It is estimated that in 2021 the vaccine, the most widely used against COVID-19 in the US, prevented 8.7 million symptomatic cases of the virus, as well as 690,000 hospitalizations and more than 110,000 deaths.
The vaccine is also credited with saving more than $30 billion in healthcare costs and over $40 billion in lost productivity.
The Pfizer-BioNTech vaccine was the first COVID-19 vaccine to become available in the US and, according to estimates from the US public health agency, the Centers for Disease Control, was given to almost six in ten citizens who were fully vaccinated in 2021.
The study's authors - all of whom received funding from Pfizer, either as direct employees, consultants or employees of firms paid by Pfizer - used a model, real-world and trial data to estimate how many symptomatic COVID-19 cases, hospitalizations and deaths would have occurred that year if the vaccine had not been available.
They also estimated how much these cases would have cost the healthcare system and the wider economy.
Data fed into the model included information on the numbers vaccinated, the efficacy of the vaccine in different age groups, as well as the probability of catching COVID-19, developing symptoms and being hospitalised.
The effects of long COVID were also taken into account, as were the number of working days likely to have been lost due to short-term illness and the economic cost of premature deaths.
The results not only led to health benefits for millions of people, but also an estimated $30.4 billion of savings in healthcare costs and $43.7 billion of savings in productivity losses.
"The analyses show that the Pfizer-BioNTech COVID-19 vaccine contributed substantial public health impact in the US in 2021, and had a deep effect on the trajectory of the pandemic. It was estimated to prevent millions of COVID-19 symptomatic cases, thousands of hospitalisations and deaths, and generated billions in societal economic value in the US in 2021," says researcher Manuela Di Fusco, of Pfizer’s health economics and outcomes research team.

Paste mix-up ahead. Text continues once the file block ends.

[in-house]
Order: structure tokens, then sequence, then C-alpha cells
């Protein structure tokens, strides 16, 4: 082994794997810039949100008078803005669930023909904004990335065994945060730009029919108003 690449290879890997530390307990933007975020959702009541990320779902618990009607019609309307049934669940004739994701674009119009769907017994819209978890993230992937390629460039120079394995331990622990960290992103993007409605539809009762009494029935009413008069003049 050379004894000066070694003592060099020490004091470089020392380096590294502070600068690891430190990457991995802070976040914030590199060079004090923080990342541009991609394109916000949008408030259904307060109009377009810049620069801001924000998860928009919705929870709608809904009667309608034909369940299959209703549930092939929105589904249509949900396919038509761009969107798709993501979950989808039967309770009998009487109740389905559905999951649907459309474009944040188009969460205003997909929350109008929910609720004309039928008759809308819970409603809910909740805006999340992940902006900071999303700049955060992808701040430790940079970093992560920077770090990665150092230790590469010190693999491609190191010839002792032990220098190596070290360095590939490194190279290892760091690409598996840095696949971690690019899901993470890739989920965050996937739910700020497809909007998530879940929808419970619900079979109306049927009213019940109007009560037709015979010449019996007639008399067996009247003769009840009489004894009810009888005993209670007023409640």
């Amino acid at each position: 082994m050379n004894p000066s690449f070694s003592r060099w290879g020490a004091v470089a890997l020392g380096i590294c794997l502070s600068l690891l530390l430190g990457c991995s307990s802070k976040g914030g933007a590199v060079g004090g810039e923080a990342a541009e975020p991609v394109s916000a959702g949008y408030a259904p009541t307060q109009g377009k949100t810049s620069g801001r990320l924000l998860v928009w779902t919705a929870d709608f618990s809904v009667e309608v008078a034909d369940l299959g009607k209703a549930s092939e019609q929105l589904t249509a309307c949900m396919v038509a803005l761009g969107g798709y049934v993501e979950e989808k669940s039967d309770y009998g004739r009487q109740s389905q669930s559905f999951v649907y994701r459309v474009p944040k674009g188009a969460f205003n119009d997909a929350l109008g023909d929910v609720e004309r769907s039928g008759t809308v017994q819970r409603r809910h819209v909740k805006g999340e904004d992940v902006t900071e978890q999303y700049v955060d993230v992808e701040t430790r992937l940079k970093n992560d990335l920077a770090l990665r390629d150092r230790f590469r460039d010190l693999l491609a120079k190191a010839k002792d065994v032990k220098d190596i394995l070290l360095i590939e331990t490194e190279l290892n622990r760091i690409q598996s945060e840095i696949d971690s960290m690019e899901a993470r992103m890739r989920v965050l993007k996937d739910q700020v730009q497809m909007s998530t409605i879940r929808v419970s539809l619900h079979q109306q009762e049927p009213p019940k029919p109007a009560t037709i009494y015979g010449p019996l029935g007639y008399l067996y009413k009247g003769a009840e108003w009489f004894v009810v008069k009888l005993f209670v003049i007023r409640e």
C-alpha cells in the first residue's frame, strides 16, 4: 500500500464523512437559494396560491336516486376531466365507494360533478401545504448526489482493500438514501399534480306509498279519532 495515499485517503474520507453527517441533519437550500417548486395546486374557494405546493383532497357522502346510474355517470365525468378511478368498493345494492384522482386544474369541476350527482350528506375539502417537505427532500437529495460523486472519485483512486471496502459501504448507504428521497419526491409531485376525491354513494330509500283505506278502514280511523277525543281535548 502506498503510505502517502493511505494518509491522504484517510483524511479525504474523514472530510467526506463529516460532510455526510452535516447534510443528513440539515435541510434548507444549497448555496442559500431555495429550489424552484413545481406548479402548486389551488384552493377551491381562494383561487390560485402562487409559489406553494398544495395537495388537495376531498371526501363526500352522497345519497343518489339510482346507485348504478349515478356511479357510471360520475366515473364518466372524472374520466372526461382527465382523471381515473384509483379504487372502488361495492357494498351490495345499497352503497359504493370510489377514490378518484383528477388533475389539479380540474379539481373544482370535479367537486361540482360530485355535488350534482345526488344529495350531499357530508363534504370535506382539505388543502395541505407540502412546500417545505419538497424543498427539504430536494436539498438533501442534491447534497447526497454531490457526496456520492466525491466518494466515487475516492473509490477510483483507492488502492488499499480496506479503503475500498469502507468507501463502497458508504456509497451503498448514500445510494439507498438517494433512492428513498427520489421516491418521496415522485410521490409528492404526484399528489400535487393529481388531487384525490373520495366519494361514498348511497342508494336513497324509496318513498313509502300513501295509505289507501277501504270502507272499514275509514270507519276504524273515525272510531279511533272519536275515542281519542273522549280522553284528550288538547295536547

She adds that the results, "highlight the opportunity to continue widespread vaccination uptake to prevent COVID-19 related disease and generate societal benefits."
The research team lists several limitations of the study, which they say could have led to their figures being an underestimate. These include not factoring in the potential of the vaccine to reduce transmission, the severity of cases and the overall impact of long COVID.
They also acknowledge their results can’t be generalized to other COVID-19 vaccine brands, indications and populations not specifically analyzed. Moreover, the model excluded the impact of the Omicron variant which emerged in the US at the end of the study period.
Di Fusco M, Marczell K, Deger KA, Moran MM, Wiemken TL, Cane A, de Boisvilliers S, Yang J, Vaghela S, Roiz J.
Public health impact of the Pfizer-BioNTech COVID-19 vaccine (BNT162b2) in the first year of rollout in the United States.
J Med Econ. 2022 Jan-Dec;25(1):605-617. doi: 10.1080/13696998.2022.2071427